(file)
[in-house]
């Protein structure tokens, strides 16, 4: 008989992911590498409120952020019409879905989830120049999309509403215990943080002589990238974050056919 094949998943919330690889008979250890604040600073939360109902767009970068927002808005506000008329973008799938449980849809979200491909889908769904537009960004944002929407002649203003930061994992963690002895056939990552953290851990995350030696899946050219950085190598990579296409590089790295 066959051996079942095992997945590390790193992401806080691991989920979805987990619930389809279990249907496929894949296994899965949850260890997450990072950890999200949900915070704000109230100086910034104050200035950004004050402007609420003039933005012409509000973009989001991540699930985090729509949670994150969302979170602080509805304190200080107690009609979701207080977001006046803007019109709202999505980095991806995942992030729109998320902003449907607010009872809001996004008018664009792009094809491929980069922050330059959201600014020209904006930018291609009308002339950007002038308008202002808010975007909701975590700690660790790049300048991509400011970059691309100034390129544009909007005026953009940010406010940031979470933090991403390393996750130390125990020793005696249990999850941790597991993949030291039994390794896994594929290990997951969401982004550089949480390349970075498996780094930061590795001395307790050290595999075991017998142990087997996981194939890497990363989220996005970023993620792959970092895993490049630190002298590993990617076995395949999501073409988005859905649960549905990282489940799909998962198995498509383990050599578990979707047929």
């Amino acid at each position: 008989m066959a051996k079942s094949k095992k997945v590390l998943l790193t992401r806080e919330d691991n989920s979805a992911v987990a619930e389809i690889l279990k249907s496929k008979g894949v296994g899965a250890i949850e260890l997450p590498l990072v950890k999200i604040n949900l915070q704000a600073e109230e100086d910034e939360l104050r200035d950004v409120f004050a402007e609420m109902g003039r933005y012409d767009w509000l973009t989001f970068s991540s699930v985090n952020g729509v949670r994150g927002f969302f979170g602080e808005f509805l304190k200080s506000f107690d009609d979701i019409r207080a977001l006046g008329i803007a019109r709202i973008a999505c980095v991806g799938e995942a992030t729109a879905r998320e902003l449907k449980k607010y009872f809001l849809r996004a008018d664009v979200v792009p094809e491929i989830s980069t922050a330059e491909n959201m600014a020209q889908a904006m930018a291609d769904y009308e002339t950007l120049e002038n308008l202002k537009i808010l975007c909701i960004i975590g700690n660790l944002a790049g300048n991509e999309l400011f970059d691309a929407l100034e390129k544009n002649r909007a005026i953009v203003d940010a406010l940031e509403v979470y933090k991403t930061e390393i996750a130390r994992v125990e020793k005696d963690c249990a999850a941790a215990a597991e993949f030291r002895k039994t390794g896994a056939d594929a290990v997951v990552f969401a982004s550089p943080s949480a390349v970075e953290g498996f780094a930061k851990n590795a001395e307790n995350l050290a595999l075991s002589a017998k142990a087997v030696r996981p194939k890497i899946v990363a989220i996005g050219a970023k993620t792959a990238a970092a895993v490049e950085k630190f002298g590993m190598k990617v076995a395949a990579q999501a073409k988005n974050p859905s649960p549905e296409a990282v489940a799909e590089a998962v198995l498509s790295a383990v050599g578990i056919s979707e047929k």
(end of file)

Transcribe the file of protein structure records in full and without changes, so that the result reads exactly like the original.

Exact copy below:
[in-house]
């Protein structure tokens, strides 16, 4: 008989992911590498409120952020019409879905989830120049999309509403215990943080002589990238974050056919 094949998943919330690889008979250890604040600073939360109902767009970068927002808005506000008329973008799938449980849809979200491909889908769904537009960004944002929407002649203003930061994992963690002895056939990552953290851990995350030696899946050219950085190598990579296409590089790295 066959051996079942095992997945590390790193992401806080691991989920979805987990619930389809279990249907496929894949296994899965949850260890997450990072950890999200949900915070704000109230100086910034104050200035950004004050402007609420003039933005012409509000973009989001991540699930985090729509949670994150969302979170602080509805304190200080107690009609979701207080977001006046803007019109709202999505980095991806995942992030729109998320902003449907607010009872809001996004008018664009792009094809491929980069922050330059959201600014020209904006930018291609009308002339950007002038308008202002808010975007909701975590700690660790790049300048991509400011970059691309100034390129544009909007005026953009940010406010940031979470933090991403390393996750130390125990020793005696249990999850941790597991993949030291039994390794896994594929290990997951969401982004550089949480390349970075498996780094930061590795001395307790050290595999075991017998142990087997996981194939890497990363989220996005970023993620792959970092895993490049630190002298590993990617076995395949999501073409988005859905649960549905990282489940799909998962198995498509383990050599578990979707047929």
């Amino acid at each position: 008989m066959a051996k079942s094949k095992k997945v590390l998943l790193t992401r806080e919330d691991n989920s979805a992911v987990a619930e389809i690889l279990k249907s496929k008979g894949v296994g899965a250890i949850e260890l997450p590498l990072v950890k999200i604040n949900l915070q704000a600073e109230e100086d910034e939360l104050r200035d950004v409120f004050a402007e609420m109902g003039r933005y012409d767009w509000l973009t989001f970068s991540s699930v985090n952020g729509v949670r994150g927002f969302f979170g602080e808005f509805l304190k200080s506000f107690d009609d979701i019409r207080a977001l006046g008329i803007a019109r709202i973008a999505c980095v991806g799938e995942a992030t729109a879905r998320e902003l449907k449980k607010y009872f809001l849809r996004a008018d664009v979200v792009p094809e491929i989830s980069t922050a330059e491909n959201m600014a020209q889908a904006m930018a291609d769904y009308e002339t950007l120049e002038n308008l202002k537009i808010l975007c909701i960004i975590g700690n660790l944002a790049g300048n991509e999309l400011f970059d691309a929407l100034e390129k544009n002649r909007a005026i953009v203003d940010a406010l940031e509403v979470y933090k991403t930061e390393i996750a130390r994992v125990e020793k005696d963690c249990a999850a941790a215990a597991e993949f030291r002895k039994t390794g896994a056939d594929a290990v997951v990552f969401a982004s550089p943080s949480a390349v970075e953290g498996f780094a930061k851990n590795a001395e307790n995350l050290a595999l075991s002589a017998k142990a087997v030696r996981p194939k890497i899946v990363a989220i996005g050219a970023k993620t792959a990238a970092a895993v490049e950085k630190f002298g590993m190598k990617v076995a395949a990579q999501a073409k988005n974050p859905s649960p549905e296409a990282v489940a799909e590089a998962v198995l498509s790295a383990v050599g578990i056919s979707e047929k």